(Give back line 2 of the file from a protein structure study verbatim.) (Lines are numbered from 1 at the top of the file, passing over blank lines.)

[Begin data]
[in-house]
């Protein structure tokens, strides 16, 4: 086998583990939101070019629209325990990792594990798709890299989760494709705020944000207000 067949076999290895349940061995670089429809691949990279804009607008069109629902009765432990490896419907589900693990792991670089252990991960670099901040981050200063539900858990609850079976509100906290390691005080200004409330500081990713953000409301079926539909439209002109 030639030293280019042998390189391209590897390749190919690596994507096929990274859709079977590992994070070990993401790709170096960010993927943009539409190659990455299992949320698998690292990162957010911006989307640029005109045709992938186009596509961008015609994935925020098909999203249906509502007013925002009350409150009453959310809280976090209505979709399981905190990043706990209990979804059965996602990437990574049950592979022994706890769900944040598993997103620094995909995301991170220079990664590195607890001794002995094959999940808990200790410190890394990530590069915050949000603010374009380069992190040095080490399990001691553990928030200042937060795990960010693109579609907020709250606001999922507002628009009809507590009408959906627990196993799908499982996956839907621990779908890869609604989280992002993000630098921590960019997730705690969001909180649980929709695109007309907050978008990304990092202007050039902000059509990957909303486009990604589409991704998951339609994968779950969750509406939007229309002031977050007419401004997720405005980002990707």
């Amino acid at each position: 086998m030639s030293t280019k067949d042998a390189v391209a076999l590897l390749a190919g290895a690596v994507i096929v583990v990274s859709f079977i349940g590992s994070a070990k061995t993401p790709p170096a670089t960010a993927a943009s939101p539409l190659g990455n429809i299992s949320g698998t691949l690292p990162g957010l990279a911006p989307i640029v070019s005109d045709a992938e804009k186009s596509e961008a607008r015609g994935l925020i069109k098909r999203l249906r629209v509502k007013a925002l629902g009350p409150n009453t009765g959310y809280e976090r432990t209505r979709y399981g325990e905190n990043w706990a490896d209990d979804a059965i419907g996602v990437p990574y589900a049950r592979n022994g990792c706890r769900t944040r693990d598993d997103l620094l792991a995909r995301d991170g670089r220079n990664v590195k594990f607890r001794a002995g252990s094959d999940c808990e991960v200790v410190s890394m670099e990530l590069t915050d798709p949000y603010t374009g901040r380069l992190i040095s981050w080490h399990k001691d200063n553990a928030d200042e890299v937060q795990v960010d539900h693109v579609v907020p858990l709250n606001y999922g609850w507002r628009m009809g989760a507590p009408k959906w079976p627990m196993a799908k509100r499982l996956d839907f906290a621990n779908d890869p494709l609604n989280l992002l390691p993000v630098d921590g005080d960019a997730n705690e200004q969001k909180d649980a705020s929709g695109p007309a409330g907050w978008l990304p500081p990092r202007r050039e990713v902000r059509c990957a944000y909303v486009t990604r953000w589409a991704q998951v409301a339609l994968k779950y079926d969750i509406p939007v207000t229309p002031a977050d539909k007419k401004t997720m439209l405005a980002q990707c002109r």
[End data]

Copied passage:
């Protein structure tokens, strides 16, 4: 086998583990939101070019629209325990990792594990798709890299989760494709705020944000207000 067949076999290895349940061995670089429809691949990279804009607008069109629902009765432990490896419907589900693990792991670089252990991960670099901040981050200063539900858990609850079976509100906290390691005080200004409330500081990713953000409301079926539909439209002109 030639030293280019042998390189391209590897390749190919690596994507096929990274859709079977590992994070070990993401790709170096960010993927943009539409190659990455299992949320698998690292990162957010911006989307640029005109045709992938186009596509961008015609994935925020098909999203249906509502007013925002009350409150009453959310809280976090209505979709399981905190990043706990209990979804059965996602990437990574049950592979022994706890769900944040598993997103620094995909995301991170220079990664590195607890001794002995094959999940808990200790410190890394990530590069915050949000603010374009380069992190040095080490399990001691553990928030200042937060795990960010693109579609907020709250606001999922507002628009009809507590009408959906627990196993799908499982996956839907621990779908890869609604989280992002993000630098921590960019997730705690969001909180649980929709695109007309907050978008990304990092202007050039902000059509990957909303486009990604589409991704998951339609994968779950969750509406939007229309002031977050007419401004997720405005980002990707």